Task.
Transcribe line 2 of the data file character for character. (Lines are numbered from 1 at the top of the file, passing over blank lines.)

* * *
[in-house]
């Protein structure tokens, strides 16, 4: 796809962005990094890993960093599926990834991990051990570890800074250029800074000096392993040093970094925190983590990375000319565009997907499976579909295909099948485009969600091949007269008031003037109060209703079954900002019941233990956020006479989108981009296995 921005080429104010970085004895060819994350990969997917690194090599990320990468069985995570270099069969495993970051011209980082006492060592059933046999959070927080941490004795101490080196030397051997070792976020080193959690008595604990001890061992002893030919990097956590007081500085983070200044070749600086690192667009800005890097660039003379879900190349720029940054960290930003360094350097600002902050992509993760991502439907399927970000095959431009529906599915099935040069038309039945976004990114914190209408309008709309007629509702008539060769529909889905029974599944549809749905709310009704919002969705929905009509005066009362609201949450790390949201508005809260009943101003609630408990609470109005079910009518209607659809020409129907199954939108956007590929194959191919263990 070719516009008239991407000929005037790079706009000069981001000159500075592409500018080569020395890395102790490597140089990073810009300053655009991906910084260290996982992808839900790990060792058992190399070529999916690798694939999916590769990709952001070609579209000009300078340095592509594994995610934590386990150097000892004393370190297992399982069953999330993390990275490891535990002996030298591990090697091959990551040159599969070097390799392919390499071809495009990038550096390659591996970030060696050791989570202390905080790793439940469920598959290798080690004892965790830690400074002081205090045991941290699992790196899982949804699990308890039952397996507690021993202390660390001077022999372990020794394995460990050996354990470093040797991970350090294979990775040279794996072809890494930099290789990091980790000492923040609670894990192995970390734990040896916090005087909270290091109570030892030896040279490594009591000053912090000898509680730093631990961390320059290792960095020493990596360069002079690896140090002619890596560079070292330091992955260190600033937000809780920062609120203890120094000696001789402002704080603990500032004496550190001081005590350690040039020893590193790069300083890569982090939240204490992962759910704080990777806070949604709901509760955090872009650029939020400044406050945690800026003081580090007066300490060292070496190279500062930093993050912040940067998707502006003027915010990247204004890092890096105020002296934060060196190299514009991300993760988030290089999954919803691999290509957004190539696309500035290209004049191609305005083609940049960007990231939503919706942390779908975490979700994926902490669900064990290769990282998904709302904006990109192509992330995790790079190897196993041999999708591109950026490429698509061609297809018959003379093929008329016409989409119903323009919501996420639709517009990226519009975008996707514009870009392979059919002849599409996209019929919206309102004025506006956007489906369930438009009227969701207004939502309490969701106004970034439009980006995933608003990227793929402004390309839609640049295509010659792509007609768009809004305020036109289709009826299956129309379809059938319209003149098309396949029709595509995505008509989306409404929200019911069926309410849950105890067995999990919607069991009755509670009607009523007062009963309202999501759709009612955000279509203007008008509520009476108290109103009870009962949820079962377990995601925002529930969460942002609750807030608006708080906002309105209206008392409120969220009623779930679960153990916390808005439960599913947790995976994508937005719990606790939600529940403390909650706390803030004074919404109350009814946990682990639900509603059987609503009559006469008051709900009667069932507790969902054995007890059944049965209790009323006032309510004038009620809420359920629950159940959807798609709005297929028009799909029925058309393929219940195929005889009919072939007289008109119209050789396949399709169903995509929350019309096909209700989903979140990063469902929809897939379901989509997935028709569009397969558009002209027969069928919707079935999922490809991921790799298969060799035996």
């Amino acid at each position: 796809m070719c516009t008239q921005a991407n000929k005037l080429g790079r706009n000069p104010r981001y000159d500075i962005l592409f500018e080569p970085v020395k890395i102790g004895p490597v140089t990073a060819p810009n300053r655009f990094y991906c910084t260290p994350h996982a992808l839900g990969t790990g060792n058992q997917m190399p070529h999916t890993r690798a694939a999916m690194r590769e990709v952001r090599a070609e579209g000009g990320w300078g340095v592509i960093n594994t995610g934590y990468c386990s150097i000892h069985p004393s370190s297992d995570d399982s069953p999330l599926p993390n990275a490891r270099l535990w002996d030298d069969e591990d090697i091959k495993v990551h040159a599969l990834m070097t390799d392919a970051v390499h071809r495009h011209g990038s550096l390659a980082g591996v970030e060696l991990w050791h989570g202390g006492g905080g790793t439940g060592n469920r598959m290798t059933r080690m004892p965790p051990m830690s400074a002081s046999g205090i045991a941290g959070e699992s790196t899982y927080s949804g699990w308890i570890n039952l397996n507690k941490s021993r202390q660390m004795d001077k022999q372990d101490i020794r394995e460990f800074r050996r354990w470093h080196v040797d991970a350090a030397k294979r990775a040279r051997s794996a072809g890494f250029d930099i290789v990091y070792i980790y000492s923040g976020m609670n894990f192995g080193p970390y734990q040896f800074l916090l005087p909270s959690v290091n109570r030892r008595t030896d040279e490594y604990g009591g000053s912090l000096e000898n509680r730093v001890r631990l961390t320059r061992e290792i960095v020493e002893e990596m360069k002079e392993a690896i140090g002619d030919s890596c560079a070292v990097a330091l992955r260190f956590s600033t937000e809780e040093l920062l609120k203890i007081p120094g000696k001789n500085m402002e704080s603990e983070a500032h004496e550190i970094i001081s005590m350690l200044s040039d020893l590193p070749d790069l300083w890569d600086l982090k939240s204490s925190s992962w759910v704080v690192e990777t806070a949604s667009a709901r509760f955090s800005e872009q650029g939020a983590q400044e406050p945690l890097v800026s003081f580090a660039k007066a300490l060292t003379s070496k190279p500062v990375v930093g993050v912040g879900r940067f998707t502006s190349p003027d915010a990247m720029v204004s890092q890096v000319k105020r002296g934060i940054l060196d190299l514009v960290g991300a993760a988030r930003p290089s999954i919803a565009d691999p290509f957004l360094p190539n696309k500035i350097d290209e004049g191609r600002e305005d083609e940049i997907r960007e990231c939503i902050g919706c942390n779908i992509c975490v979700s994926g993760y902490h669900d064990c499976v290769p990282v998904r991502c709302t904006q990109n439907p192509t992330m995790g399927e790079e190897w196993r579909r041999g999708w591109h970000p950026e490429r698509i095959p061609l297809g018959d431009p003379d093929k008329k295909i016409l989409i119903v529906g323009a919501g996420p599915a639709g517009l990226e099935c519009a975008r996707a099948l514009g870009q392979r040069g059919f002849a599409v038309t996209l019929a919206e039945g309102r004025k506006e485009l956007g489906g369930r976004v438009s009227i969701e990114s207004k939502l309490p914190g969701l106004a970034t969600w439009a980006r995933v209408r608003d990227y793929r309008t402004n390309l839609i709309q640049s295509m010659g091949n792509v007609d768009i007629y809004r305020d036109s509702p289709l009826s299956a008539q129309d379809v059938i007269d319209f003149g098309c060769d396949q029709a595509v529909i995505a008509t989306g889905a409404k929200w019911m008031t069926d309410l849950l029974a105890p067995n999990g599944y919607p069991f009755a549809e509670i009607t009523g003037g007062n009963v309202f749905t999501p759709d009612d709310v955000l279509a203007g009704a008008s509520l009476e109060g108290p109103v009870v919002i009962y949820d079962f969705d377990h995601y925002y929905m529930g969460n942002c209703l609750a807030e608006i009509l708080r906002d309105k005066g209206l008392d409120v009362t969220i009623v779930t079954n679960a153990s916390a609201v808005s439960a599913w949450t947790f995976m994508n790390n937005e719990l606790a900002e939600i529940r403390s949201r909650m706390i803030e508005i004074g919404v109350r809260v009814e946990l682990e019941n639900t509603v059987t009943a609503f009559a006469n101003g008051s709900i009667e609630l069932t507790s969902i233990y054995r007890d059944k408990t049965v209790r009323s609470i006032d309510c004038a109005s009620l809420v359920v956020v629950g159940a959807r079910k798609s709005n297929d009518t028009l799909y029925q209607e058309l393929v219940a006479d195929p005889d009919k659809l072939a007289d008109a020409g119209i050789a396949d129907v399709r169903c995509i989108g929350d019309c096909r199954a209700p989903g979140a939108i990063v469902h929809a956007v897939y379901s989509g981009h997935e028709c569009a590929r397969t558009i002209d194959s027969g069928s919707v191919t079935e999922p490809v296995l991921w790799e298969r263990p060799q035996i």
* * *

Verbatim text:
């Protein structure tokens, strides 16, 4: 796809962005990094890993960093599926990834991990051990570890800074250029800074000096392993040093970094925190983590990375000319565009997907499976579909295909099948485009969600091949007269008031003037109060209703079954900002019941233990956020006479989108981009296995 921005080429104010970085004895060819994350990969997917690194090599990320990468069985995570270099069969495993970051011209980082006492060592059933046999959070927080941490004795101490080196030397051997070792976020080193959690008595604990001890061992002893030919990097956590007081500085983070200044070749600086690192667009800005890097660039003379879900190349720029940054960290930003360094350097600002902050992509993760991502439907399927970000095959431009529906599915099935040069038309039945976004990114914190209408309008709309007629509702008539060769529909889905029974599944549809749905709310009704919002969705929905009509005066009362609201949450790390949201508005809260009943101003609630408990609470109005079910009518209607659809020409129907199954939108956007590929194959191919263990 070719516009008239991407000929005037790079706009000069981001000159500075592409500018080569020395890395102790490597140089990073810009300053655009991906910084260290996982992808839900790990060792058992190399070529999916690798694939999916590769990709952001070609579209000009300078340095592509594994995610934590386990150097000892004393370190297992399982069953999330993390990275490891535990002996030298591990090697091959990551040159599969070097390799392919390499071809495009990038550096390659591996970030060696050791989570202390905080790793439940469920598959290798080690004892965790830690400074002081205090045991941290699992790196899982949804699990308890039952397996507690021993202390660390001077022999372990020794394995460990050996354990470093040797991970350090294979990775040279794996072809890494930099290789990091980790000492923040609670894990192995970390734990040896916090005087909270290091109570030892030896040279490594009591000053912090000898509680730093631990961390320059290792960095020493990596360069002079690896140090002619890596560079070292330091992955260190600033937000809780920062609120203890120094000696001789402002704080603990500032004496550190001081005590350690040039020893590193790069300083890569982090939240204490992962759910704080990777806070949604709901509760955090872009650029939020400044406050945690800026003081580090007066300490060292070496190279500062930093993050912040940067998707502006003027915010990247204004890092890096105020002296934060060196190299514009991300993760988030290089999954919803691999290509957004190539696309500035290209004049191609305005083609940049960007990231939503919706942390779908975490979700994926902490669900064990290769990282998904709302904006990109192509992330995790790079190897196993041999999708591109950026490429698509061609297809018959003379093929008329016409989409119903323009919501996420639709517009990226519009975008996707514009870009392979059919002849599409996209019929919206309102004025506006956007489906369930438009009227969701207004939502309490969701106004970034439009980006995933608003990227793929402004390309839609640049295509010659792509007609768009809004305020036109289709009826299956129309379809059938319209003149098309396949029709595509995505008509989306409404929200019911069926309410849950105890067995999990919607069991009755509670009607009523007062009963309202999501759709009612955000279509203007008008509520009476108290109103009870009962949820079962377990995601925002529930969460942002609750807030608006708080906002309105209206008392409120969220009623779930679960153990916390808005439960599913947790995976994508937005719990606790939600529940403390909650706390803030004074919404109350009814946990682990639900509603059987609503009559006469008051709900009667069932507790969902054995007890059944049965209790009323006032309510004038009620809420359920629950159940959807798609709005297929028009799909029925058309393929219940195929005889009919072939007289008109119209050789396949399709169903995509929350019309096909209700989903979140990063469902929809897939379901989509997935028709569009397969558009002209027969069928919707079935999922490809991921790799298969060799035996």